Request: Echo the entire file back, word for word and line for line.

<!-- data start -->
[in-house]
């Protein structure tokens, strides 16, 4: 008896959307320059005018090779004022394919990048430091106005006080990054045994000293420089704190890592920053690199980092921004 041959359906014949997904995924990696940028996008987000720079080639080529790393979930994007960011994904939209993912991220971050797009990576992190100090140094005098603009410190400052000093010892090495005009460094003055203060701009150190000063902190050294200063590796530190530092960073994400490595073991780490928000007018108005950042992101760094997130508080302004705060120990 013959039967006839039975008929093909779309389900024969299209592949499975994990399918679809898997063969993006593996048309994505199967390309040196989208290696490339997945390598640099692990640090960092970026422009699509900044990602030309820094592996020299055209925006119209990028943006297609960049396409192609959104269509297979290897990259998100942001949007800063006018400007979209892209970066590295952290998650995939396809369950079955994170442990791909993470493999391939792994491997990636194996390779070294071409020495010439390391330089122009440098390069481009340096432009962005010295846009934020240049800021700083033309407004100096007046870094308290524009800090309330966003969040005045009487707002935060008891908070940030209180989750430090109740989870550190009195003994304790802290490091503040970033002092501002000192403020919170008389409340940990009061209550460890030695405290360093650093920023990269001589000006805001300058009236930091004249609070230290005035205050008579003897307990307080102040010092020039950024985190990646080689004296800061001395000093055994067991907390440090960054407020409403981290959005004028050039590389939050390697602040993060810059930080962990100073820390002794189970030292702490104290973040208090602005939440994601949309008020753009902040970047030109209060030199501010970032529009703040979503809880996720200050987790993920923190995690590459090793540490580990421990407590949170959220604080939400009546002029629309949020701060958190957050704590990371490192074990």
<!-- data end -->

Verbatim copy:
[in-house]
């Protein structure tokens, strides 16, 4: 008896959307320059005018090779004022394919990048430091106005006080990054045994000293420089704190890592920053690199980092921004 041959359906014949997904995924990696940028996008987000720079080639080529790393979930994007960011994904939209993912991220971050797009990576992190100090140094005098603009410190400052000093010892090495005009460094003055203060701009150190000063902190050294200063590796530190530092960073994400490595073991780490928000007018108005950042992101760094997130508080302004705060120990 013959039967006839039975008929093909779309389900024969299209592949499975994990399918679809898997063969993006593996048309994505199967390309040196989208290696490339997945390598640099692990640090960092970026422009699509900044990602030309820094592996020299055209925006119209990028943006297609960049396409192609959104269509297979290897990259998100942001949007800063006018400007979209892209970066590295952290998650995939396809369950079955994170442990791909993470493999391939792994491997990636194996390779070294071409020495010439390391330089122009440098390069481009340096432009962005010295846009934020240049800021700083033309407004100096007046870094308290524009800090309330966003969040005045009487707002935060008891908070940030209180989750430090109740989870550190009195003994304790802290490091503040970033002092501002000192403020919170008389409340940990009061209550460890030695405290360093650093920023990269001589000006805001300058009236930091004249609070230290005035205050008579003897307990307080102040010092020039950024985190990646080689004296800061001395000093055994067991907390440090960054407020409403981290959005004028050039590389939050390697602040993060810059930080962990100073820390002794189970030292702490104290973040208090602005939440994601949309008020753009902040970047030109209060030199501010970032529009703040979503809880996720200050987790993920923190995690590459090793540490580990421990407590949170959220604080939400009546002029629309949020701060958190957050704590990371490192074990």